Is there an enduring self?
John Locke believed, the enduring self is defined by a person’s memory. With memory there is an enduring self, and without it there is no self at all. I believe there is an enduring self, but it is a little more complicated than that. Even if a person encounters a dramatic change to his/her life, they are still the same self, the same person. I believe memory is not the only factor that defines the self. Many things form this enduring self, and these things work together to form an identity, to form who you are now. These things are your memories, your experiences and your personality. You may change and grow over time as you are exposed to new experiences, but under it all you are still ....you. But is a person the same after 20 years? 30 years? Yes and no. He/she is the same PLUS the experiences and knowledge of the additional passage of time.....as we percieve it. More on "time" in a bit. The philosopher Rene Descartes argues that the, “soul makes a person remain the same person as time passes,” arguing that it is the continuity of his thinking soul that makes him the same person, without which one would cease to exist. However, others question Descartes’ theory because they point out to the obvious fact that we can know that a person is the same person they were before without having to see or feel his/her soul! Others who have criticized the certain fallacies of Descartes’theory such as the Philosopher John Locke. Lock was of the opinion that it is the memory that is the source of the enduring self. However, Locke’s theory also faces a fallacy of its own and as the Scottish Philosopher Thomas Reid correctly pointed out that based on Locke’s theory, “if one can remember at 20 that they were 10 and remember at 30 they were 20, then at 30 one cannot be the same person at 10 since they don’t remember it." I think that we all have an innate core that is steadfast, based on our genetics -- our own personality, our own talents, our...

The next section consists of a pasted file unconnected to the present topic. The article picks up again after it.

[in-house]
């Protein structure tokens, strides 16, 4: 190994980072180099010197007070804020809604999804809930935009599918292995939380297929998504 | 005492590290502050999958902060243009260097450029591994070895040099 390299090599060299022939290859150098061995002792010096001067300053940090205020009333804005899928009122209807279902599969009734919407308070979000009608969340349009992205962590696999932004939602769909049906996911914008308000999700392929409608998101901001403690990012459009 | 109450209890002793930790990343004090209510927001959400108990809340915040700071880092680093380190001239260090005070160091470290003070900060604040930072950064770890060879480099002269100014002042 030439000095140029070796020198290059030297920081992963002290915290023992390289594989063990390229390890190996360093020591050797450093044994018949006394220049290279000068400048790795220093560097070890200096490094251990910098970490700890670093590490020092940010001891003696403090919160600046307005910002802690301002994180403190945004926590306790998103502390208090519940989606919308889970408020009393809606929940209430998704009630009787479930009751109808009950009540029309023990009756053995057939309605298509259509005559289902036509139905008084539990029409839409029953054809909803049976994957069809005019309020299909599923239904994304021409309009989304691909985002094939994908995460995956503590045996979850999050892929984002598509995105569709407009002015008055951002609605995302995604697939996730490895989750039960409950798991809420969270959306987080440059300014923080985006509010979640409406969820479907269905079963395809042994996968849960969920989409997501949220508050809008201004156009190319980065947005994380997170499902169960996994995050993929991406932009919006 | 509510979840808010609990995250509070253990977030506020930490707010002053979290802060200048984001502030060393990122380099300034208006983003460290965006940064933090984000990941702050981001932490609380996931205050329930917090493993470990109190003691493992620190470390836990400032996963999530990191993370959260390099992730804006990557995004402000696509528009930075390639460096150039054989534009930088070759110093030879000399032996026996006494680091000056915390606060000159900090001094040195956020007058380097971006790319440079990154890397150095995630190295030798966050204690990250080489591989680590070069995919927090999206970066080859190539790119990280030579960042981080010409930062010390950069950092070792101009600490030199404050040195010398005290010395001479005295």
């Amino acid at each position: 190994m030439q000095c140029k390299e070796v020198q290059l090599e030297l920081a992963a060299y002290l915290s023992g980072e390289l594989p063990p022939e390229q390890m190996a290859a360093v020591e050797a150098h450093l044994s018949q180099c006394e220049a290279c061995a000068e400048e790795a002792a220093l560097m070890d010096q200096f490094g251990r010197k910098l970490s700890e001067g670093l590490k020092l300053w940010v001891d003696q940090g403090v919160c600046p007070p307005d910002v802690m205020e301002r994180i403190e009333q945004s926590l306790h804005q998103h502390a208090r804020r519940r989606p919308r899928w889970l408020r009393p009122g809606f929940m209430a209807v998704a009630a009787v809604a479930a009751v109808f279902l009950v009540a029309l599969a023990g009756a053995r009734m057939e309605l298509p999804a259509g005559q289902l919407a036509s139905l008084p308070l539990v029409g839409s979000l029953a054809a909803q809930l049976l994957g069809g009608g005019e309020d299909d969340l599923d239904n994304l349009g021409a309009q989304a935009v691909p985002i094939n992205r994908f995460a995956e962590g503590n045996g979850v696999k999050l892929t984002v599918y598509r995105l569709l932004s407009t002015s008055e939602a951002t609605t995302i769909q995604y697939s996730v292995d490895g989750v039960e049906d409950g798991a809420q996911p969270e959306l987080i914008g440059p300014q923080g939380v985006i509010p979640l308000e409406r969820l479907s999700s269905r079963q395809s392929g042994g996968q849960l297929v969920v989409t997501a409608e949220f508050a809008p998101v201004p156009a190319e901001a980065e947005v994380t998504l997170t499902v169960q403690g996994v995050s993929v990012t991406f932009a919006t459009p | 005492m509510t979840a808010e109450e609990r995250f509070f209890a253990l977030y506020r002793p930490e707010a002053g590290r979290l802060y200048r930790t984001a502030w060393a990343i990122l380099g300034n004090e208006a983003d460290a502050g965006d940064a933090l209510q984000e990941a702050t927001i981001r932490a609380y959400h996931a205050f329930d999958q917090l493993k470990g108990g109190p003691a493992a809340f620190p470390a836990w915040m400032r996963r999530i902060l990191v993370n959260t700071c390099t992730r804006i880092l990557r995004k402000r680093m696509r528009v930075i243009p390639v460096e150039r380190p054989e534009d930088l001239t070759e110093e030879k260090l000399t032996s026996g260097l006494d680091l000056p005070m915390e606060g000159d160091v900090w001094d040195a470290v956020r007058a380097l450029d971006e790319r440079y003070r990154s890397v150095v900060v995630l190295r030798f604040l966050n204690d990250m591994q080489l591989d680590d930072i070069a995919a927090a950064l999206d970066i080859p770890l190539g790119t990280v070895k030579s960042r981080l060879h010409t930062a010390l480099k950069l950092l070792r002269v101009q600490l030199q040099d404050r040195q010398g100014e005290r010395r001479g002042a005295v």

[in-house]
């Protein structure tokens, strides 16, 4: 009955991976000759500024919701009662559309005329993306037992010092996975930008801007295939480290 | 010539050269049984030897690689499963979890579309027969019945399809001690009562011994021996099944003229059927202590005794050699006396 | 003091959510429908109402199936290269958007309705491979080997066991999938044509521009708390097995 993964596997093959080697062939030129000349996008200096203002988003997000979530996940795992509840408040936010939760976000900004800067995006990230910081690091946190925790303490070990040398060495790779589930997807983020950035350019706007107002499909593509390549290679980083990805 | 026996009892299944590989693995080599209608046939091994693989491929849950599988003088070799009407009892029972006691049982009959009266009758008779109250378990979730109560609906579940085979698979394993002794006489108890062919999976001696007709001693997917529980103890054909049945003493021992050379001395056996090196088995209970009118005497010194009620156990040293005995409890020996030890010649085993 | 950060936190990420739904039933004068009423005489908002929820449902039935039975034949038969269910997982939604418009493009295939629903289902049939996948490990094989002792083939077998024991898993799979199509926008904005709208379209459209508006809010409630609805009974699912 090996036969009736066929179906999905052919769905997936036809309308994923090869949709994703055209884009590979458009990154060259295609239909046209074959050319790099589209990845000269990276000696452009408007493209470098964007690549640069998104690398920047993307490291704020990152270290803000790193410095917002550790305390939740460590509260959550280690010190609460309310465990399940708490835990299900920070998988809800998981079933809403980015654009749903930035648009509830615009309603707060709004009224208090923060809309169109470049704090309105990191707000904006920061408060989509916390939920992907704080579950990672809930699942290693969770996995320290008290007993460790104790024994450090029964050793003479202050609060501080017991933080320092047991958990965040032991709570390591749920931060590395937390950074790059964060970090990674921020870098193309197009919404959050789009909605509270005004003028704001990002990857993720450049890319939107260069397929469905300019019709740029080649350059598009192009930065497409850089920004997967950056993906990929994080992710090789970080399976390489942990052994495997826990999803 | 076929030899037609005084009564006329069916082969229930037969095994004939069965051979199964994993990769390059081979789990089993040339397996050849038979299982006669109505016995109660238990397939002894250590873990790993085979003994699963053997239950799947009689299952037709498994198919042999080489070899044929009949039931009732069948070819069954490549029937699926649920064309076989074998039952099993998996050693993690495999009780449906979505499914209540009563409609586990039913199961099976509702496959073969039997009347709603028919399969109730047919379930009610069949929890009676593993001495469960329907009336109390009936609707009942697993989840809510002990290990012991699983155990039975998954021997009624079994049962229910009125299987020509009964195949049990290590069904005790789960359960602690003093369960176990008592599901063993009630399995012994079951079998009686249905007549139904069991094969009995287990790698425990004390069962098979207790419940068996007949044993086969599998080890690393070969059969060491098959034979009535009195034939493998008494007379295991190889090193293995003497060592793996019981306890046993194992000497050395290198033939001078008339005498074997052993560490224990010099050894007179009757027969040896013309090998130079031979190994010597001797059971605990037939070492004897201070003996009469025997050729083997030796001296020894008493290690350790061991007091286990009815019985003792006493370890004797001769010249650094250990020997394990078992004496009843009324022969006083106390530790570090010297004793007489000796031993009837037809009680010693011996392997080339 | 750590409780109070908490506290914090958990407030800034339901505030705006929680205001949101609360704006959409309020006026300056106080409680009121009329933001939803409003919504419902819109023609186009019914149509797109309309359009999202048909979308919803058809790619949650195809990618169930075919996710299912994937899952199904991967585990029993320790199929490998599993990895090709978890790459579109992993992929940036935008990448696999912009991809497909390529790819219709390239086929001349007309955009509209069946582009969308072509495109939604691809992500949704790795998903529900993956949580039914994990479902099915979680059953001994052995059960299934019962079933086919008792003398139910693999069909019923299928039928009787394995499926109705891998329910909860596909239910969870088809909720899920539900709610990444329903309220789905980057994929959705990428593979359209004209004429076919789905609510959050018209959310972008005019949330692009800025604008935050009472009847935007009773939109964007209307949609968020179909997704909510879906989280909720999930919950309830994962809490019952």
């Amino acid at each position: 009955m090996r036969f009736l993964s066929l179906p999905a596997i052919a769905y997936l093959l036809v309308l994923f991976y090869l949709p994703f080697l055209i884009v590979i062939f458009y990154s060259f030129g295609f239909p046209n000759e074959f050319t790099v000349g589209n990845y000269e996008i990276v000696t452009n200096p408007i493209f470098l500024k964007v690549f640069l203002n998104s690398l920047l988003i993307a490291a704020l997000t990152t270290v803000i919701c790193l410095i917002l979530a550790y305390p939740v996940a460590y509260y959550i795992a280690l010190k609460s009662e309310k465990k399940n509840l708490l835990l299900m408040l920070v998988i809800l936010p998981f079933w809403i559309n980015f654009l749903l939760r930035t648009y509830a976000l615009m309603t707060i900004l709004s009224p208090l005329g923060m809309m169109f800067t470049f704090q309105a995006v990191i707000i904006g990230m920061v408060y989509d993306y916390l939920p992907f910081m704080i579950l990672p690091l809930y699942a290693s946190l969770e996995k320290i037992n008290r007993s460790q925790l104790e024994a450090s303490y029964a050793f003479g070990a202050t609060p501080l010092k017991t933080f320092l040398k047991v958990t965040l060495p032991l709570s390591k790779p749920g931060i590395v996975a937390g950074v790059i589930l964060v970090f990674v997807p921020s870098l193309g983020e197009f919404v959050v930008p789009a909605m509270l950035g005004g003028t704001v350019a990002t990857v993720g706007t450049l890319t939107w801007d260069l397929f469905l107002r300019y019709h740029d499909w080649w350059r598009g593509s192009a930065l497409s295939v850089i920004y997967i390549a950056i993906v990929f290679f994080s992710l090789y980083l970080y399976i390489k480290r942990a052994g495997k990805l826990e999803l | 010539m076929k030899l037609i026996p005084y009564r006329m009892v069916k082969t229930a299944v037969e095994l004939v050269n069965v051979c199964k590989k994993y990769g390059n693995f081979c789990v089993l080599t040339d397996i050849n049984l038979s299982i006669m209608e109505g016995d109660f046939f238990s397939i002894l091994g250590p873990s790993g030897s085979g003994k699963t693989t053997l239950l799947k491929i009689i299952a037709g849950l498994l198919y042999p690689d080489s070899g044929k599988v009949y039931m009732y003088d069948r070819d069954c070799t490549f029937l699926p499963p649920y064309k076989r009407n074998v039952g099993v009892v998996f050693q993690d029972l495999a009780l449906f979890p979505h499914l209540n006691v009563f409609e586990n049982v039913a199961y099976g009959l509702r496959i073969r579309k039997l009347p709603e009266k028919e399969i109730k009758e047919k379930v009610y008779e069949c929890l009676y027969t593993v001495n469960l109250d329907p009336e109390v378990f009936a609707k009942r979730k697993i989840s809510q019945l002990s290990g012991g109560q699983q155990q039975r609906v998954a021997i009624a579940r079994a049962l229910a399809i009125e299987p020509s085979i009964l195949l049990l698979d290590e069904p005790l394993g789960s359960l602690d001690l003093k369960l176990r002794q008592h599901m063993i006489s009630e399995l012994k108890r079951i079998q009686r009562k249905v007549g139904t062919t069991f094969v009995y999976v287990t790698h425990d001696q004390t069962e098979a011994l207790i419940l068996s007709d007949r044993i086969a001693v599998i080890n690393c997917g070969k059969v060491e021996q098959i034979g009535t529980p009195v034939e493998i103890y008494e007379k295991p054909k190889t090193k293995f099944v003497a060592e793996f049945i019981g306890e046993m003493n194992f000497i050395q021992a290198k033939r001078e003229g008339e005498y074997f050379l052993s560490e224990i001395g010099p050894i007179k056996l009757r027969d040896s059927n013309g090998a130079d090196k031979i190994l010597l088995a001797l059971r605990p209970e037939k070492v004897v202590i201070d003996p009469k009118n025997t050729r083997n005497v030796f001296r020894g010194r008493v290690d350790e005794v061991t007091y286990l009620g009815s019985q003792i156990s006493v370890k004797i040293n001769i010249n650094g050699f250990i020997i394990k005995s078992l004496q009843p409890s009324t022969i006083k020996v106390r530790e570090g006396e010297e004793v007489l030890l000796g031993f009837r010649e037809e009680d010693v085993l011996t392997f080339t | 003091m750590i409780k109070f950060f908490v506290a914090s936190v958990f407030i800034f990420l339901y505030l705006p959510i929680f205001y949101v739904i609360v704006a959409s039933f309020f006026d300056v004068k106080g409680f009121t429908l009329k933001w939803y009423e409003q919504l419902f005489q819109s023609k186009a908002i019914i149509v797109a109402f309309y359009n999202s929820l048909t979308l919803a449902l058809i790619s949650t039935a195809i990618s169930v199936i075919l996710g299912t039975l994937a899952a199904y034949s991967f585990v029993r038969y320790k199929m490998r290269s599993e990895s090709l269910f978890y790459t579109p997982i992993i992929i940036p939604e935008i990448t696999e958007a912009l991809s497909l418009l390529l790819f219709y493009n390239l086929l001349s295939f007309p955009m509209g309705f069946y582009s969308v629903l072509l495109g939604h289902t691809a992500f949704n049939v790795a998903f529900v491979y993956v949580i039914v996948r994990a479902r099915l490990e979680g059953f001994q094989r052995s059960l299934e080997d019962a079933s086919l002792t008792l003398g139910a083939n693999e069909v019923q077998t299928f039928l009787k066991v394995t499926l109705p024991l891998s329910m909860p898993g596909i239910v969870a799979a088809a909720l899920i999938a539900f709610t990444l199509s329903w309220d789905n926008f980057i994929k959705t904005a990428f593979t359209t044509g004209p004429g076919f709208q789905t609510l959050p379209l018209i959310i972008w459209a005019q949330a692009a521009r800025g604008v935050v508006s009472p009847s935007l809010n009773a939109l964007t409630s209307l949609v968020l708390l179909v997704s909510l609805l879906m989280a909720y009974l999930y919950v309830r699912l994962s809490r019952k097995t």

Please join StudyMode to read the full document